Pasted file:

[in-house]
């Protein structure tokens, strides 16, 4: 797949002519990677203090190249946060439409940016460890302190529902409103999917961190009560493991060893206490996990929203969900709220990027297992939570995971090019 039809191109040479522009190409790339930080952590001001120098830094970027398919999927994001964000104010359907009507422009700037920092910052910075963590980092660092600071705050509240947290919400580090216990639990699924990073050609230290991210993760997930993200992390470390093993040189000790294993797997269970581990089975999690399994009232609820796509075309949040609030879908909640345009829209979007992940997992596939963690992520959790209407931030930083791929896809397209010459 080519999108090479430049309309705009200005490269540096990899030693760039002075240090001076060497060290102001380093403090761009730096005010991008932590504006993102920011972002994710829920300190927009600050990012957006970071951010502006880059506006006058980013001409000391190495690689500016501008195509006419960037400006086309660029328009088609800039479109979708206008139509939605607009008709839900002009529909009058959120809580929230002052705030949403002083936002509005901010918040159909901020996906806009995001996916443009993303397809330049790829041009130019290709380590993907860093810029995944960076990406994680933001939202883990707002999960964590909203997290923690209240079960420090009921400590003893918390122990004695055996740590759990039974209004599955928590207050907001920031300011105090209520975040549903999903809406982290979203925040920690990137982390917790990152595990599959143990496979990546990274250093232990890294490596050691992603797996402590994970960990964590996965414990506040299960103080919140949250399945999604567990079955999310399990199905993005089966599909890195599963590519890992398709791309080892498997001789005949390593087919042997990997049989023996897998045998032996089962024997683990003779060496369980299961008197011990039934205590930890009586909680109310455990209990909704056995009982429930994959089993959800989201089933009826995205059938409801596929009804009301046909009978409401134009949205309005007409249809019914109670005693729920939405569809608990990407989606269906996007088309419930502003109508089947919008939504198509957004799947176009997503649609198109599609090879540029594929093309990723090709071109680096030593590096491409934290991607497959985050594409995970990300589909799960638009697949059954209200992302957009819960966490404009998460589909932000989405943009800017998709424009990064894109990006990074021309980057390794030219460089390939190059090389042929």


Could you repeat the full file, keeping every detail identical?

[in-house]
């Protein structure tokens, strides 16, 4: 797949002519990677203090190249946060439409940016460890302190529902409103999917961190009560493991060893206490996990929203969900709220990027297992939570995971090019 039809191109040479522009190409790339930080952590001001120098830094970027398919999927994001964000104010359907009507422009700037920092910052910075963590980092660092600071705050509240947290919400580090216990639990699924990073050609230290991210993760997930993200992390470390093993040189000790294993797997269970581990089975999690399994009232609820796509075309949040609030879908909640345009829209979007992940997992596939963690992520959790209407931030930083791929896809397209010459 080519999108090479430049309309705009200005490269540096990899030693760039002075240090001076060497060290102001380093403090761009730096005010991008932590504006993102920011972002994710829920300190927009600050990012957006970071951010502006880059506006006058980013001409000391190495690689500016501008195509006419960037400006086309660029328009088609800039479109979708206008139509939605607009008709839900002009529909009058959120809580929230002052705030949403002083936002509005901010918040159909901020996906806009995001996916443009993303397809330049790829041009130019290709380590993907860093810029995944960076990406994680933001939202883990707002999960964590909203997290923690209240079960420090009921400590003893918390122990004695055996740590759990039974209004599955928590207050907001920031300011105090209520975040549903999903809406982290979203925040920690990137982390917790990152595990599959143990496979990546990274250093232990890294490596050691992603797996402590994970960990964590996965414990506040299960103080919140949250399945999604567990079955999310399990199905993005089966599909890195599963590519890992398709791309080892498997001789005949390593087919042997990997049989023996897998045998032996089962024997683990003779060496369980299961008197011990039934205590930890009586909680109310455990209990909704056995009982429930994959089993959800989201089933009826995205059938409801596929009804009301046909009978409401134009949205309005007409249809019914109670005693729920939405569809608990990407989606269906996007088309419930502003109508089947919008939504198509957004799947176009997503649609198109599609090879540029594929093309990723090709071109680096030593590096491409934290991607497959985050594409995970990300589909799960638009697949059954209200992302957009819960966490404009998460589909932000989405943009800017998709424009990064894109990006990074021309980057390794030219460089390939190059090389042929």